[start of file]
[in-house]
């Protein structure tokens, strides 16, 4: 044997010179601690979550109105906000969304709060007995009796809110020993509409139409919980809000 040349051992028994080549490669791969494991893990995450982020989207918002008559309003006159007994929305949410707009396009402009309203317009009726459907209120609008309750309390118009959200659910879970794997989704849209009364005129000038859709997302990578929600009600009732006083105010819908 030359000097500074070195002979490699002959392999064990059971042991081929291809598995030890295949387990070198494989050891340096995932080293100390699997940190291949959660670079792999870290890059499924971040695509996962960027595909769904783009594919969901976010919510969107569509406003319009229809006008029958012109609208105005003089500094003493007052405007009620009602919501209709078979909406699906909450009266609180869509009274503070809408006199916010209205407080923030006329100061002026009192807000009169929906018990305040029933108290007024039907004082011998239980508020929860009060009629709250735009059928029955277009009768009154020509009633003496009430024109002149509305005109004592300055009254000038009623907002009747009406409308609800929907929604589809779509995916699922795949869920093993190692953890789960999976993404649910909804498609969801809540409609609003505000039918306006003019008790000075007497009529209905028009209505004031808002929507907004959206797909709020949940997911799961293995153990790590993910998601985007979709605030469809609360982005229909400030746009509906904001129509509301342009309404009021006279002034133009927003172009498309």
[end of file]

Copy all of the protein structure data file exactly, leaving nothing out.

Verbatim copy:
[in-house]
């Protein structure tokens, strides 16, 4: 044997010179601690979550109105906000969304709060007995009796809110020993509409139409919980809000 040349051992028994080549490669791969494991893990995450982020989207918002008559309003006159007994929305949410707009396009402009309203317009009726459907209120609008309750309390118009959200659910879970794997989704849209009364005129000038859709997302990578929600009600009732006083105010819908 030359000097500074070195002979490699002959392999064990059971042991081929291809598995030890295949387990070198494989050891340096995932080293100390699997940190291949959660670079792999870290890059499924971040695509996962960027595909769904783009594919969901976010919510969107569509406003319009229809006008029958012109609208105005003089500094003493007052405007009620009602919501209709078979909406699906909450009266609180869509009274503070809408006199916010209205407080923030006329100061002026009192807000009169929906018990305040029933108290007024039907004082011998239980508020929860009060009629709250735009059928029955277009009768009154020509009633003496009430024109002149509305005109004592300055009254000038009623907002009747009406409308609800929907929604589809779509995916699922795949869920093993190692953890789960999976993404649910909804498609969801809540409609609003505000039918306006003019008790000075007497009529209905028009209505004031808002929507907004959206797909709020949940997911799961293995153990790590993910998601985007979709605030469809609360982005229909400030746009509906904001129509509301342009309404009021006279002034133009927003172009498309």